LEARNING AND THE BRAIN
Find out how we think and what happens in your brain when you learn. Take part in experiments and play games which challenge your brain in surprising ways, and explore what’s behind your cravings.
Discovery zone 1: Cravings
Who likes fish and chips…drizzled in custard? How about lemon cheesecake…topped with gravy? Or bangers and mash…mushed up with ice cream? Somebody does! But why? Join the Museum of Science and Industry explainers, who’ll help you explore what drives your desire for the foods you love in this mischievous taste-testing experience, inspired by our current Cravings exhibition [LINK].
Discovery Zone 2: Train a Thinking Machine
Come and learn about Artificial Intelligence by playing a simple game against our thinking machine. See how the machine can learn through experience, just as we do.
Discovery Zone 3: Interaction – seeing & doing
Even when you just watch someone else moving, you use some of the same brain areas that you would use if you carried out the movement yourself. Take part in a series of mini-experiments to measure how seeing another person’s actions can influence your own. Volunteer in pairs or on your own. How well can you imitate one another? Does seeing others succeed influence us for the better or worse? Explore how these experiments link to ongoing research on Parkinson’s disease [LINK] and autism [LINK].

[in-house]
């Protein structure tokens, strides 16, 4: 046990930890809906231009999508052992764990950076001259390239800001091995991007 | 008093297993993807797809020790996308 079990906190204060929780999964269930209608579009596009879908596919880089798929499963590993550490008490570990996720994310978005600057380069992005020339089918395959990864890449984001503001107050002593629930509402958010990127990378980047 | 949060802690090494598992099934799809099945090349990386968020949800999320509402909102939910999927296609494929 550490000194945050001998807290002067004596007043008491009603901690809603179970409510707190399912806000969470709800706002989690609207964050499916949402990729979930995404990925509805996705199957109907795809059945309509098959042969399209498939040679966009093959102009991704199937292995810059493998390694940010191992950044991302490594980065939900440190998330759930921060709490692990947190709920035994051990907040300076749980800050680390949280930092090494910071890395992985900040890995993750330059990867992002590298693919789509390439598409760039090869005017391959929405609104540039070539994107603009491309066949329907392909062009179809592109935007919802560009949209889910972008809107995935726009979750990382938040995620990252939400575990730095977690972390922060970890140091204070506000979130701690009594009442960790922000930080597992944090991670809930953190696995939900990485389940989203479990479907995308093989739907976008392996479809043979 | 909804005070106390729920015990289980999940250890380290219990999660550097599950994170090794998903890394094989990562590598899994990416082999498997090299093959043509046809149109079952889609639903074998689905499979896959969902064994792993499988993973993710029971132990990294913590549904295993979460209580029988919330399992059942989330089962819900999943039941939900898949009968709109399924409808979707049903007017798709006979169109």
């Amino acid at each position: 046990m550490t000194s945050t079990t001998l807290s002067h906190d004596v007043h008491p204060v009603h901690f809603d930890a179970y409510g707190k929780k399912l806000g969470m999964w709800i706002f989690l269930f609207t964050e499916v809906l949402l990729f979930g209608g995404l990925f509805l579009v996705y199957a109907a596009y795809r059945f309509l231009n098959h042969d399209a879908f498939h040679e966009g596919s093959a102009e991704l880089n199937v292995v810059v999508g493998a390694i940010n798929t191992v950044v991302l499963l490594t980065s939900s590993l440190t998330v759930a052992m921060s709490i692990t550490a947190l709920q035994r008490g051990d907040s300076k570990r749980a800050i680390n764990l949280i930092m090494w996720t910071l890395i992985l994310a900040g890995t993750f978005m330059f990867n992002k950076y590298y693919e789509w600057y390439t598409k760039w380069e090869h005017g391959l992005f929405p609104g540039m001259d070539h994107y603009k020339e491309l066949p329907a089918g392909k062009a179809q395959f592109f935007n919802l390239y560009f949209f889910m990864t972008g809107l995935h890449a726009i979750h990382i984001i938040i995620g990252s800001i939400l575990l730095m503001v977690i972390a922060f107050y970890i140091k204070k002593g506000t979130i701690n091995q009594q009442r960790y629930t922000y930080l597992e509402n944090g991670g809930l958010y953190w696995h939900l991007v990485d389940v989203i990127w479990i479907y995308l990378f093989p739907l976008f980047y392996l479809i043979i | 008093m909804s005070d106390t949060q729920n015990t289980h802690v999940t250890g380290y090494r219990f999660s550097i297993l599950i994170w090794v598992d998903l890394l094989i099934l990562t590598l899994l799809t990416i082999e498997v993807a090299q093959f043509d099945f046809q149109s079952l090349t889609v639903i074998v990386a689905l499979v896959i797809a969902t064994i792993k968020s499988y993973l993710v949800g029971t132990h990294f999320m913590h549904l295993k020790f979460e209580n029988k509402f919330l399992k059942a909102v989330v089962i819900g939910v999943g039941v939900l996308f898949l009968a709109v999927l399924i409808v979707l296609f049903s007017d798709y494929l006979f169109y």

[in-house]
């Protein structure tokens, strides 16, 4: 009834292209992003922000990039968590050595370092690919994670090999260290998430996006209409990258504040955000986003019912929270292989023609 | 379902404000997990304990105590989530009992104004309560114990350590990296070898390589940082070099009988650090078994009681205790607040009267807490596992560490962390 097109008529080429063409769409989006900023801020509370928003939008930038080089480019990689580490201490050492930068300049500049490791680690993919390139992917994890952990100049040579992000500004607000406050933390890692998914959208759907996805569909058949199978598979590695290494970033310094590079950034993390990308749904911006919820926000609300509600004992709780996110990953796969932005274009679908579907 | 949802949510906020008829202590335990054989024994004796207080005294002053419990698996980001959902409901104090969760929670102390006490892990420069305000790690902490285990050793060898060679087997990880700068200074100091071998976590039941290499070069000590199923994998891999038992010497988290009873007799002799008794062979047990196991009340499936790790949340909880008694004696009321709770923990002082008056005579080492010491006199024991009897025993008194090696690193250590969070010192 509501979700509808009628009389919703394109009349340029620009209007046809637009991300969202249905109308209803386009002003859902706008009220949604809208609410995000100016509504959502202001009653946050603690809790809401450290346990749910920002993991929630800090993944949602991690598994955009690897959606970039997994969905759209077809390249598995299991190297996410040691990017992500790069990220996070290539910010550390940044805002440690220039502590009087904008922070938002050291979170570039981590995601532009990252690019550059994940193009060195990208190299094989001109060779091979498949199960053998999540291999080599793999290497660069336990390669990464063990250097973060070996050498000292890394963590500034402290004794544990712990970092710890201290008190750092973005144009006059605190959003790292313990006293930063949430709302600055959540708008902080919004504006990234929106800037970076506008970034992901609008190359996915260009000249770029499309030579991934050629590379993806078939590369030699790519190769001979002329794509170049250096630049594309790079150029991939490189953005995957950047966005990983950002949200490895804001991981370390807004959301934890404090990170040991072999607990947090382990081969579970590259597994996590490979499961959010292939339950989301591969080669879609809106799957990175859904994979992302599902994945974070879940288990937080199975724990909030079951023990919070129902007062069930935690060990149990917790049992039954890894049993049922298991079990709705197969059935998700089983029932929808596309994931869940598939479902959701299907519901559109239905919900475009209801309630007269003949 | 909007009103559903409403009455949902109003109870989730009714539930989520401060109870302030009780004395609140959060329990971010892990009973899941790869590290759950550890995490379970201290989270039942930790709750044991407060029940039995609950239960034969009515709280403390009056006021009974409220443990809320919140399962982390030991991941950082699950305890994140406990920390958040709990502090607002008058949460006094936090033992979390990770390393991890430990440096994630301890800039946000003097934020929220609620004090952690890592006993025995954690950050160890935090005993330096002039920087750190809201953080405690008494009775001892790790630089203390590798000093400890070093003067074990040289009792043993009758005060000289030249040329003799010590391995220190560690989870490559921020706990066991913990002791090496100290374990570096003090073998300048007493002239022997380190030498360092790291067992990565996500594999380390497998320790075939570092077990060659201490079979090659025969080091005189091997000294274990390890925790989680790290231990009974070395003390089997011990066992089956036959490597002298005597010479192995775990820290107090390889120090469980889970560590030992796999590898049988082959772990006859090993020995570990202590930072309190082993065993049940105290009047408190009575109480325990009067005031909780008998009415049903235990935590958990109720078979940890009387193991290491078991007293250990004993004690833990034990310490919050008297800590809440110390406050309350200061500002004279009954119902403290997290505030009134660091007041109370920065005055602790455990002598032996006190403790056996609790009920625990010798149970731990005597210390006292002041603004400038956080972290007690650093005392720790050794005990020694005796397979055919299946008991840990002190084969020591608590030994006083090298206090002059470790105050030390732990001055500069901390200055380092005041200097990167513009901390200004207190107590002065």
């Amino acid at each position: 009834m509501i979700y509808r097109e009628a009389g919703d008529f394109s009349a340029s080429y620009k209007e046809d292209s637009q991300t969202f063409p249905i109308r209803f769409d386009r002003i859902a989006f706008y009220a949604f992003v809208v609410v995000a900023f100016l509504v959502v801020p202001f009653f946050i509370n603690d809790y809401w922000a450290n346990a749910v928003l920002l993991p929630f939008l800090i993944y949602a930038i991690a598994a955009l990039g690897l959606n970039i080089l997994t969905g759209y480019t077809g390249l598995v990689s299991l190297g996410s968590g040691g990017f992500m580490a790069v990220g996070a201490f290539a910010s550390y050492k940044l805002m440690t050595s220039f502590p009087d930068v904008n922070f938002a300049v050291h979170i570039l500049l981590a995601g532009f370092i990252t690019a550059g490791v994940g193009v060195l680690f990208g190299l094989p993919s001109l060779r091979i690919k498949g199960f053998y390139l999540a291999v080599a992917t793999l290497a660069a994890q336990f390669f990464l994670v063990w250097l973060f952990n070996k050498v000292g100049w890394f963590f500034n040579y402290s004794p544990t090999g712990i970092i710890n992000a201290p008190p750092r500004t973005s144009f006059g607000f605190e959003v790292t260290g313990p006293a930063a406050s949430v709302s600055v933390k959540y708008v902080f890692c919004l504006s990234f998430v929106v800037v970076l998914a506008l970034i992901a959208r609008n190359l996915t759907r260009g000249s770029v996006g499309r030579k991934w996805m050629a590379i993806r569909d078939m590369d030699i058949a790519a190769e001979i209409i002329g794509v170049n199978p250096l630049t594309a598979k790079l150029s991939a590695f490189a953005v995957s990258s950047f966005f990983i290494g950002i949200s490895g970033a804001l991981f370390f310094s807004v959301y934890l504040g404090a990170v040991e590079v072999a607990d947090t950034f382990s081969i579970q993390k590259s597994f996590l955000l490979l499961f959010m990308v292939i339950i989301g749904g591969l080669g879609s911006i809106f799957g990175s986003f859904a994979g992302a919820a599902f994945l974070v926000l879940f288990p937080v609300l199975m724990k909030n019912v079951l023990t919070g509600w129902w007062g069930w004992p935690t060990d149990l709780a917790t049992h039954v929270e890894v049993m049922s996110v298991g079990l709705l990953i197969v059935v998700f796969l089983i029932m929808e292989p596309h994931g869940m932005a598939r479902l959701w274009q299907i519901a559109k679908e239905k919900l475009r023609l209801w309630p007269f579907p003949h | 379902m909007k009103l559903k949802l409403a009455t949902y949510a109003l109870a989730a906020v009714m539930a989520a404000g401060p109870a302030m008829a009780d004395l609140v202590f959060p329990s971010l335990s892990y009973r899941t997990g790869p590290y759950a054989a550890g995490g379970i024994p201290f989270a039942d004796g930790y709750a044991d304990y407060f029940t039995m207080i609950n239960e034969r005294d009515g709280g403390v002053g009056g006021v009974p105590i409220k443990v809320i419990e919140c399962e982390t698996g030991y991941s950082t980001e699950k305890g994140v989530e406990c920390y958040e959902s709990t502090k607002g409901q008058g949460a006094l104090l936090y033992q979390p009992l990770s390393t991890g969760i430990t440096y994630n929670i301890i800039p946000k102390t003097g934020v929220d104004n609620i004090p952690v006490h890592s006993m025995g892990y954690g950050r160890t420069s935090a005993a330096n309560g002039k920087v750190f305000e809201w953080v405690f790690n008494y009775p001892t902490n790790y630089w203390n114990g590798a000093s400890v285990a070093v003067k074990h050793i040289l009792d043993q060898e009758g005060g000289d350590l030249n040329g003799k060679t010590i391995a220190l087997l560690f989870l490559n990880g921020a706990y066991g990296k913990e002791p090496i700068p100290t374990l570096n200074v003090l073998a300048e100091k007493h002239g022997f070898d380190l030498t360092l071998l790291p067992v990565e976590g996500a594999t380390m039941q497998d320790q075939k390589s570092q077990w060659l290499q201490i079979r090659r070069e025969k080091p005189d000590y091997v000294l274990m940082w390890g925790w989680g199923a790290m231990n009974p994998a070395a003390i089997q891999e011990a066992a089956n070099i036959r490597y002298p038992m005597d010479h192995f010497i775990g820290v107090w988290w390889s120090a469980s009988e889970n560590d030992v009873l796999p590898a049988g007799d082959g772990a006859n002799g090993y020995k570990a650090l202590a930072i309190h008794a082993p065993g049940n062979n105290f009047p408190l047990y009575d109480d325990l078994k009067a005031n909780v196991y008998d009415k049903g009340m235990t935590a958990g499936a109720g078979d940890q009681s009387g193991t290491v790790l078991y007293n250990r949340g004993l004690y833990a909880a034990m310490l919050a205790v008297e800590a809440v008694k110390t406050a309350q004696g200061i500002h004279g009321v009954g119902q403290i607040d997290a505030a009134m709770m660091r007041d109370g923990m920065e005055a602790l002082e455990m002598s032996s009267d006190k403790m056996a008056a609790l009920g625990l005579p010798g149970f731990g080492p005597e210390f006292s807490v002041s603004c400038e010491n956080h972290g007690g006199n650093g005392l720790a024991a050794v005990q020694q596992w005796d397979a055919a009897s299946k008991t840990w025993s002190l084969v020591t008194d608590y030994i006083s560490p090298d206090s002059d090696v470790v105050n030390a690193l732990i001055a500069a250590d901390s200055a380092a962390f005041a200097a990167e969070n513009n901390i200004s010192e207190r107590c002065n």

Discovery Zone 4: Hearing Voices In The Brain
Immerse yourself in interactive experiments to learn about the “inner voice” that our brains hear when we read silently. Learn how this relates to current research.
Discovery Zone 5: Age-Appearance Facial Morphing
See the latest morphing technology as it creates images of how your face will change as it ages. Find out how lifestyle choices could affect your appearance.
Discovery Zone 6: Virtual reality
Come and see how the brain and the body respond when immersed into virtual and augmented reality. Experience how your brain perceives and interacts with virtual animals, humans and objects. Using real time brain imaging and physiological monitoring we will show you if the brain responds to virtual reality as if it was the real world.
Contributing research groups:
- Bo Yao, Univ. of Manchester — [LINK]
- Department of Psychology, Manchester Metropolitan Univ. — [LINK]
- Ellen Poliakoff, Univ. of Manchester — [LINK]
- Museum of Science and Industry, Manchester — [LINK]
- School of Mathematics, Univ. of Manchester — [LINK]
- Centre for Health Sciences Research, Univ. of Salford — [LINK]